Games are good for now - Mastermind is good for learning to think logically (and I do wonder if this helped my DD1 organise herself and her thoughts), DD plays a game called 'Bookworm Adventures' on the computer which is word based.


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 Post subject:
PostPosted: Sat Feb 06, 2010 10:50 pm 
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Joined: Sun Feb 22, 2009 6:45 pm
Posts: 54
Location: Gloucestershire
Thanks so much for all the sound advice and suggestions so far.

I am not as neurotic as I sound. With DD1 I home-educated during her Reception Year as she was not ready for formal learning. With both girls I took them to a Steiner parent and toddler group for many years, until DD1 was nearly 6!

I was concerned about DD2's attitude. DD2 said, of her spellings, "Oh, I'll give them a go" after briefly glancing at them; at the same moment DD1 declared she wanted to get ALL her spellings right this term, as she made one tiny mistake last term!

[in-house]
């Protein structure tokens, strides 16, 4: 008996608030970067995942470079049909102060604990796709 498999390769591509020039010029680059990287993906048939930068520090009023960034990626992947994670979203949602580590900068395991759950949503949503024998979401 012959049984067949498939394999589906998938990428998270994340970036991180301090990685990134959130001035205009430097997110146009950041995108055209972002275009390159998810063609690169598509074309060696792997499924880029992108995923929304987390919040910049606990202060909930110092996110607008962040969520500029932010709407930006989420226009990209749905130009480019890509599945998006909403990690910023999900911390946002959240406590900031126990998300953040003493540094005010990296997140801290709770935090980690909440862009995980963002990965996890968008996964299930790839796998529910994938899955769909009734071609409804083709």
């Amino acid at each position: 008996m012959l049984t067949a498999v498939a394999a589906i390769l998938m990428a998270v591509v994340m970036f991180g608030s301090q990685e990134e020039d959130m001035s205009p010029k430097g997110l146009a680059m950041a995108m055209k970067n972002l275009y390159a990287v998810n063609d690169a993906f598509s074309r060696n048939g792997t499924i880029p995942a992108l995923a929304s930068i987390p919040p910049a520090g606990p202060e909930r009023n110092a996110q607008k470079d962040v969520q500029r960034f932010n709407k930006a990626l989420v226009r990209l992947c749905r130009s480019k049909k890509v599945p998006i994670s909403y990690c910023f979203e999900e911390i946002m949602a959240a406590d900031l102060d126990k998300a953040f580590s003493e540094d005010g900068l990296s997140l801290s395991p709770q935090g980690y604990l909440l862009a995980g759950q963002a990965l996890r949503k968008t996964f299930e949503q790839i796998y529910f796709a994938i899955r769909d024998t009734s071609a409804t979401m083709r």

Spellings aside, DD2 was very frustrated recently, declaring, "Why is everyone so keen on books in this house!" She was exasperated, trying to find some pipe cleaners for the latest project she had in mind.

I shall try to relax and hope she will catch up with her peers in due time, perhaps with a more exacting teacher next year.

I thought a tutor (short term) might help her with her confidence, but perhaps she is too young. I'll listen out for a tutor who might be able to help her in the future, if I can't myself.


Milla, DD1 is due to start Pates in September - she liked the climbing wall!
Where is your DS going?


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 Post subject:
PostPosted: Sat Feb 06, 2010 10:53 pm 
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Joined: Sat Feb 21, 2009 6:16 pm
Posts: 2113
Perplexed 2009 wrote:
I am not as neurotic as I sound.
I shall try to relax and hope she will catch up with her peers in due time, perhaps with a more exacting teacher next year.